Internet Backs Man Whose Parents Showed 'Favoritism' Toward Sister When Paying Tuition

A man took to Reddit's "Am I the A**hole" after he learned that his parents, who encouraged him to attend a state university to save money, were likely to pay his sister's tuition fees at an expensive institution.

In u/parents_lied__'s post, which received nearly 10,000 interactions, he explained he was expected to earn solid grades while getting involved in extracurricular activities. He said his parents also told him what prestigious schools his peers attended.

u/parents_lied__ also explained two acronyms at the start of the post. "HYPSM" translated to Harvard, Yale, Princeton Stanford, Massachusetts Institute of Technology. "FAANG" meant Facebook, Amazon, Apple, Netflix, Google.

After working hard throughout high school, u/parents_lied__ wrote that he was accepted to one of the schools in the HYPSM acronym.

"I thought that my parents would be just as excited as I was, but imagine my shock when they said, 'We think you should attend (state school) instead because it's a lot cheaper and just as good for your major (computer science) as HYPSM. We earn X per month, the mortgage is Y per month, so we have to support the family on Z per month. Where's the money for you to attend HYPSM?'" the Redditor recalled his parents telling him.

Father Son Argument
A man claimed that his parents were willing to pay for his sister's expensive school tuition but urged him to attend a more affordable school in a viral Reddit post. Above, a stock image of a father and son having a disagreement. JackF/Getty Images

His parents allowed him to calculate the budget, and when he realized their numbers added up, he decided to attend a state school for his undergraduate and graduate degrees.

"I currently work at FAANG, which means that I will be able to pay off my student loans relatively quickly," u/parents_lied__ wrote. "My parents said they'd pay the difference after I took out the max in federal loans per school year."

His sister recently called him and said she was accepted to one of HYPSM. When he asked if their parents would tell her she needed to decline the offer due to the cost, she said their father told her not to worry about the tuition.

u/parents_lied__ realized that his father, who worked at a different "FAANG," was entitled to owning shares with the company. He wrote that he believed his father may have sold some of the shares to pay for his sister's tuition.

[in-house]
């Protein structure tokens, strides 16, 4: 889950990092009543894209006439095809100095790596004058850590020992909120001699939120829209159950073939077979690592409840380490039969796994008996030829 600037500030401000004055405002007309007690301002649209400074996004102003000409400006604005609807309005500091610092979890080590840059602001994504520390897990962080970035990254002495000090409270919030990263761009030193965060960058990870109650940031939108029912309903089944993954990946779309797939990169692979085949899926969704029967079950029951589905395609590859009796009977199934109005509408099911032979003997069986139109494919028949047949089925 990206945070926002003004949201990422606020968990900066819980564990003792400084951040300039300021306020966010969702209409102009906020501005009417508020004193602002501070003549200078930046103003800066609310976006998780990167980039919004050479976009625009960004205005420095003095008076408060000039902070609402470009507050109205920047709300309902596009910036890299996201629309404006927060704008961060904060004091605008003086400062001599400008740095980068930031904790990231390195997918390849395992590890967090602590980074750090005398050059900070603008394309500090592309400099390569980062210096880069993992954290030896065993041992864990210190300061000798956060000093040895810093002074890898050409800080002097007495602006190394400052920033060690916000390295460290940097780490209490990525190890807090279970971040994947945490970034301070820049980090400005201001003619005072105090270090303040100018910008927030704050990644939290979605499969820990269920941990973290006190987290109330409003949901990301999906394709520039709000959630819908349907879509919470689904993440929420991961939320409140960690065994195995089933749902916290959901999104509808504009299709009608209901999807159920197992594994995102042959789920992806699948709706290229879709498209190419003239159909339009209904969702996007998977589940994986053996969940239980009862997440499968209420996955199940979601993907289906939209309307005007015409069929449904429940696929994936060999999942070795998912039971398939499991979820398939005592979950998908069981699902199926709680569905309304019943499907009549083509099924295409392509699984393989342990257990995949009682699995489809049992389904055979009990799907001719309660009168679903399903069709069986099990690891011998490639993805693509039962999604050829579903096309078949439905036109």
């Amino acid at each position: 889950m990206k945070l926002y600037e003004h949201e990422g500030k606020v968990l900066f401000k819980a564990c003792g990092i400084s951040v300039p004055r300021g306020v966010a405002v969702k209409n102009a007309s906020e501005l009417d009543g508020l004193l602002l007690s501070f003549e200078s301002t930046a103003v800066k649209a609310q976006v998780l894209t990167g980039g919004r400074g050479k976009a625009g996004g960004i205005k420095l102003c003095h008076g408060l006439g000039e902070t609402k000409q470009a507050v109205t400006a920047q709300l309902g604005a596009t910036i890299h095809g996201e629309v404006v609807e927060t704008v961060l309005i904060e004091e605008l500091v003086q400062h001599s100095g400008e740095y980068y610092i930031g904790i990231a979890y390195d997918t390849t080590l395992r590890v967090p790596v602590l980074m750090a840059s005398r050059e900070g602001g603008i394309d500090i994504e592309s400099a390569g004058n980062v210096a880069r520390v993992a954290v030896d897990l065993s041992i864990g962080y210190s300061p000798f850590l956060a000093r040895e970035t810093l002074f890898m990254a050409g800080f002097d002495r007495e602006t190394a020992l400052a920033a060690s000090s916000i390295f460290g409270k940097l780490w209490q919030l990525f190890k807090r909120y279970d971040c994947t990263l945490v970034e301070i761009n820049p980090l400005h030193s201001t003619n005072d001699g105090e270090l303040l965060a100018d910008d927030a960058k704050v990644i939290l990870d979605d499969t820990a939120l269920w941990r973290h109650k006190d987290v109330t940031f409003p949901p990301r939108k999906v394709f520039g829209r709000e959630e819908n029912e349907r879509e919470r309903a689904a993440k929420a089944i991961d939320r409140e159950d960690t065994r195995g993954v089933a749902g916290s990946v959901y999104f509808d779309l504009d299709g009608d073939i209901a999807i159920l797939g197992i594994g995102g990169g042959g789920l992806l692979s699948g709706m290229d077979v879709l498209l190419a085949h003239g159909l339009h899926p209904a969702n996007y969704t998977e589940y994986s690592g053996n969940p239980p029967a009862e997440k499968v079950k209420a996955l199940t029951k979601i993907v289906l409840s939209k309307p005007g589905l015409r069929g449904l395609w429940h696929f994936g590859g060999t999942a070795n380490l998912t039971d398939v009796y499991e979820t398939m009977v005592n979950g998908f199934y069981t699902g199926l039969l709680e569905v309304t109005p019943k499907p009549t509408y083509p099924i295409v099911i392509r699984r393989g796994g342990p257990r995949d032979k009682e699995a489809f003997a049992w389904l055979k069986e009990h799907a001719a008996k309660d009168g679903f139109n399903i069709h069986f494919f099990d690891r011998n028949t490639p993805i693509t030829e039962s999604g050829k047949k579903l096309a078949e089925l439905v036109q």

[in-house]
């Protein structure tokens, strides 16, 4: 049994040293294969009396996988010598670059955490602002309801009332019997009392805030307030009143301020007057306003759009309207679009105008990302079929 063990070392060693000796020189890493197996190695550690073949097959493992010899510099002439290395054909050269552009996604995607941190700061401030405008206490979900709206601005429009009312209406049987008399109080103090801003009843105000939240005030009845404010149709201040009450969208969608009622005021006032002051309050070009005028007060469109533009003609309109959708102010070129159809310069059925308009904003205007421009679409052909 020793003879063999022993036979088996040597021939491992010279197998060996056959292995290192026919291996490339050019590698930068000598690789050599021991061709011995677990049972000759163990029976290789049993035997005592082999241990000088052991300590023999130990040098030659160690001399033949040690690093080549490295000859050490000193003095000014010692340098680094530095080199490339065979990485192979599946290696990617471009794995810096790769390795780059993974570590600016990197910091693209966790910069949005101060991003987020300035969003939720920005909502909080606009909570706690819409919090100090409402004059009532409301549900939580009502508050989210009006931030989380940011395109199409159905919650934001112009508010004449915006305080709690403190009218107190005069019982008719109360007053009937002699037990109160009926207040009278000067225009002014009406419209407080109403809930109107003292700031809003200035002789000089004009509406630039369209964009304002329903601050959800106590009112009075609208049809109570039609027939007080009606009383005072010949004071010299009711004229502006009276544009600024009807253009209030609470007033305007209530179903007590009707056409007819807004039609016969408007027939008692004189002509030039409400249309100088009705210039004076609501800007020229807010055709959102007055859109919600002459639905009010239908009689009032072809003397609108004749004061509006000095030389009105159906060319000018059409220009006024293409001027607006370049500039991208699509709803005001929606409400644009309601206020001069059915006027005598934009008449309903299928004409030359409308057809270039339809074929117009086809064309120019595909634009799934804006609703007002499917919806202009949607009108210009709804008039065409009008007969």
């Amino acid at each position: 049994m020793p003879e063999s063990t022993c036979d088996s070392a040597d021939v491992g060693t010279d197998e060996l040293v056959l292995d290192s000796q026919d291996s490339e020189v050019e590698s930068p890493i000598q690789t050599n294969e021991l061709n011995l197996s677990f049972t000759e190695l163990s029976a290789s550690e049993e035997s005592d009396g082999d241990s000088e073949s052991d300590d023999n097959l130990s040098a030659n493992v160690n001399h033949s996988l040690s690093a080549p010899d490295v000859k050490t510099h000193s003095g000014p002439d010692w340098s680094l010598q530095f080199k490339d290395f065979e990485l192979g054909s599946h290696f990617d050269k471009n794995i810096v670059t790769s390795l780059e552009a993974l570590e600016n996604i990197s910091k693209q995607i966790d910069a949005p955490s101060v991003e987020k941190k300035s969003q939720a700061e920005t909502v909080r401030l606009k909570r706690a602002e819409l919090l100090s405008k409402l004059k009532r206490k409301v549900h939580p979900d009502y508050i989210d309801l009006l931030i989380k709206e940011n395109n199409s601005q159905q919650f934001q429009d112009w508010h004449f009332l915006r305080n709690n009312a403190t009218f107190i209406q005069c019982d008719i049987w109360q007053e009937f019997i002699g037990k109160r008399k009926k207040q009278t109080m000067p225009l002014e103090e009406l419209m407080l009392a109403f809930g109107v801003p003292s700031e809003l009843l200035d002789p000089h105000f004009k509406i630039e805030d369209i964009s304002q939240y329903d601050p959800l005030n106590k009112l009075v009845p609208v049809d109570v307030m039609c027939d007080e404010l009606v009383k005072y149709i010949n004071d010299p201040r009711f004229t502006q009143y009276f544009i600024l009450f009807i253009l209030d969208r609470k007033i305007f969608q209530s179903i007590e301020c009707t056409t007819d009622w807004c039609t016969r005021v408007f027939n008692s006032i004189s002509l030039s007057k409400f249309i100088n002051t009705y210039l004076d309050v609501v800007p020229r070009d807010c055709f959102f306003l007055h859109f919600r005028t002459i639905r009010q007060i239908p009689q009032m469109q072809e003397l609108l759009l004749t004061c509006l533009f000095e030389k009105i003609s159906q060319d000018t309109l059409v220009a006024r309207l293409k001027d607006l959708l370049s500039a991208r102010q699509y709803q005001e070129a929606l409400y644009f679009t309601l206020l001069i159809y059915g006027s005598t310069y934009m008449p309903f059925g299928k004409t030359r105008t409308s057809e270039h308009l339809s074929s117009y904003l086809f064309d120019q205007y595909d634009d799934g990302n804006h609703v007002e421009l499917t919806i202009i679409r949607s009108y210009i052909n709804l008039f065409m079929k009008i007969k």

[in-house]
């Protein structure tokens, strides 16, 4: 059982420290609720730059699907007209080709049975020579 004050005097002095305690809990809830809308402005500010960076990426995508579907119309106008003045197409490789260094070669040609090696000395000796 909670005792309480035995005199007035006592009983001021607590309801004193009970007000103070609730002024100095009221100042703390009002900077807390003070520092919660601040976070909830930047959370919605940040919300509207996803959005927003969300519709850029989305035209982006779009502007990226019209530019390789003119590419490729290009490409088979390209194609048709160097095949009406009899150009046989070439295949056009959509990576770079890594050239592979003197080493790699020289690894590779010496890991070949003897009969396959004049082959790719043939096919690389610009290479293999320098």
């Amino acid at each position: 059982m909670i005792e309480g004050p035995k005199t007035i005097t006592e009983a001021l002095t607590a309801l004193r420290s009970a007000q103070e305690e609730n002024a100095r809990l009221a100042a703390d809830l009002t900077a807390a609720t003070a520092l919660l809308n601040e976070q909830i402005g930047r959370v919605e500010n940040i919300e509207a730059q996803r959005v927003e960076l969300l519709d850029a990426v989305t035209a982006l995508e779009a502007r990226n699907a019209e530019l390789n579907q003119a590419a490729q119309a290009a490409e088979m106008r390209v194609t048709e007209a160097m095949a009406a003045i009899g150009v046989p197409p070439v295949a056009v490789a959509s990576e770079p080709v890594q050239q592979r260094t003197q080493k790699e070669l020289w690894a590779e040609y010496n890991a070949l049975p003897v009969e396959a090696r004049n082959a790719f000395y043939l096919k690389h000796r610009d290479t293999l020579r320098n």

"The next time my parents FaceTimed me I asked them why they were unwilling to sell some of my dad's shares when I was accepted into HYPSM," u/parents_lied__ wrote. "They visibly tensed up and muttered something about how their financial decisions were none of my business."

Angry, u/parents_lied__ told them he would no longer speak with them.

He wrote that he may have been wrong for the confrontation because he is in a good financial position, but many commenters wrote that his parents showed favoritism toward his sister.

A piece published by BetterHelp discussed the effects favoritism has on a family.

"Favoritism can cause a child to have anger or behavior problems, increased levels of depression, a lack of confidence in themselves and a refusal to interact well with others," the article stated.

A child who was favored by a parent can exhibit these issues, as well as a child who was not favored.

"What I'm hearing is that it isn't about the college choice or financial choice, but rather the clear favoritism toward your sister," u/Yukon-Don's commented, which received more than 12,000 votes.

The commenter spoke to their personal experience with favoritism and wrote that it took them a long time to forgive their family.

Some wrote that the issue at hand was not about the money or the tuition, but the fact that u/parents_lied__'s parents were not honest with him.

"Being in a better financial position than others your age is a separate issue," u/loginorregister9 commented. "Lying is lying, no matter how your situation compares to others. Pushing you then pulling out the rug is awful."

u/flubbymagic pointed out that u/parents_lied__'s parents put pressure on him to get into one of the prestigious schools before telling him he wouldn't be able to attend.

"There was a clear expectation that he should be trying to get into one of those schools, but then when he did, they lied to get him to go somewhere else instead," u/_higglety commented.

Newsweek reached out to u/parents_lied__ but did not hear back in time for publication.